The Irish state has been forced by the EU and IMF to establish a Fiscal Advisory Council, composed of outside “fiscal referees.” A number of other EU member-states were ordered by the European Commission, as part of the new “European semester” system, to create their own fiscal councils.
     The whole point is to take fiscal policy out of the political arena. It is also clear that EU leaders are now intent on surgically removing fiscal policy from the realm of democracy, even if they haven’t yet quite agreed on how it should happen.
     Just as a decade ago it became the intellectual fashion to remove monetary policy from the democratic realm, because “the market demanded it,” today it is the fashion to argue that voters are too stupid to know what is fiscally best for them. Better to leave such decisions to “experts,” “technocrats,” who know what the markets demand.
     But who are these experts? Are they really free from politics and ideology, or are they actually the same pro-free-market supplicants who managed our economies into the worst crisis since the 1930s?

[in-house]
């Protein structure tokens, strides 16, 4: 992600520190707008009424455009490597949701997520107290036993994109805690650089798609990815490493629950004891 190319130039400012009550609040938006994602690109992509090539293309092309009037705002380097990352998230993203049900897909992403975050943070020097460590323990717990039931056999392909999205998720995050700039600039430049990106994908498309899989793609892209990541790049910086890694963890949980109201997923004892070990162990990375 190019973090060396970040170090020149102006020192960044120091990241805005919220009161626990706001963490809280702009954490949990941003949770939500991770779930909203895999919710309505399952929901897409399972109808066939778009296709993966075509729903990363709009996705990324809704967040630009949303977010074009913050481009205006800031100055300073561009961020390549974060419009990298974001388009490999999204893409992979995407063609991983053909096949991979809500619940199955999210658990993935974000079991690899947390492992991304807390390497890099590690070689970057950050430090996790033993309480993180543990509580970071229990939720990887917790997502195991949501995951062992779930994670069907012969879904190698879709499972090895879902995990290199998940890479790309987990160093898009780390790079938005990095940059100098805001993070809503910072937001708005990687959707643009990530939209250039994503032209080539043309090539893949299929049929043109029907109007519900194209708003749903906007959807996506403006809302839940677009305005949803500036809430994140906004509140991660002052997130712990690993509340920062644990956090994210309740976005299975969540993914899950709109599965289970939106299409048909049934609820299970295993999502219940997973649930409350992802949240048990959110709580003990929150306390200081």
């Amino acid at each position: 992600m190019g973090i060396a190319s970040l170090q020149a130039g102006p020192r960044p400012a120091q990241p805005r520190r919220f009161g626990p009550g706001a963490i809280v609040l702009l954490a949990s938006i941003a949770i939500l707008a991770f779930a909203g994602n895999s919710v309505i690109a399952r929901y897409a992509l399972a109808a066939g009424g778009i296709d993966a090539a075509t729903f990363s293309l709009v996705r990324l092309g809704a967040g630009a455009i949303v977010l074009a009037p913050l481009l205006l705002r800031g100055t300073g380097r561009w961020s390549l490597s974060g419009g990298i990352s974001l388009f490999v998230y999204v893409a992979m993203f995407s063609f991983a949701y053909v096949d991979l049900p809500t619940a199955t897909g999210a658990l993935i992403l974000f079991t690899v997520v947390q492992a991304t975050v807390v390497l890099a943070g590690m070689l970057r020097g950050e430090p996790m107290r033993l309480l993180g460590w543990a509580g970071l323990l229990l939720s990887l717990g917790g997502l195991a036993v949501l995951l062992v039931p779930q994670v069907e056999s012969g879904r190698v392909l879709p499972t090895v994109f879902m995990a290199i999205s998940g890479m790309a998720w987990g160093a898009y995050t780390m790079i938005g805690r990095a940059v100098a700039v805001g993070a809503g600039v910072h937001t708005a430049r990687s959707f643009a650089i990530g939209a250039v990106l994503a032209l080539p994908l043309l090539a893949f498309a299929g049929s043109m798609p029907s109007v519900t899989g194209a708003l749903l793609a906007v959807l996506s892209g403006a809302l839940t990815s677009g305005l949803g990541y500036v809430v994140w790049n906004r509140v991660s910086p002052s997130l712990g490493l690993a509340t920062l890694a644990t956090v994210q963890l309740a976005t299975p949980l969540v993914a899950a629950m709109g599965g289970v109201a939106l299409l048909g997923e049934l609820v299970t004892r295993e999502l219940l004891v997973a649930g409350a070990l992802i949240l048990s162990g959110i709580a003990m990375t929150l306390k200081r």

Who will rule the New Europe? European bankers and former Goldman Sachs bigwigs.
     The president of the European Central Bank is Mario Draghi. He was vice-chairman and managing director of Goldman Sachs International and a member of the Goldman Sachs Management Committee. He was also Italian executive director of the World Bank, governor of the Bank of Italy, a member of the Governing Council of the European Central Bank, a member of the Board of Directors of the Bank for International Settlements, a member of the Boards of Governors of the International Bank for Reconstruction and Development and the Asian Development Bank, and chairman of the Financial Stability Board.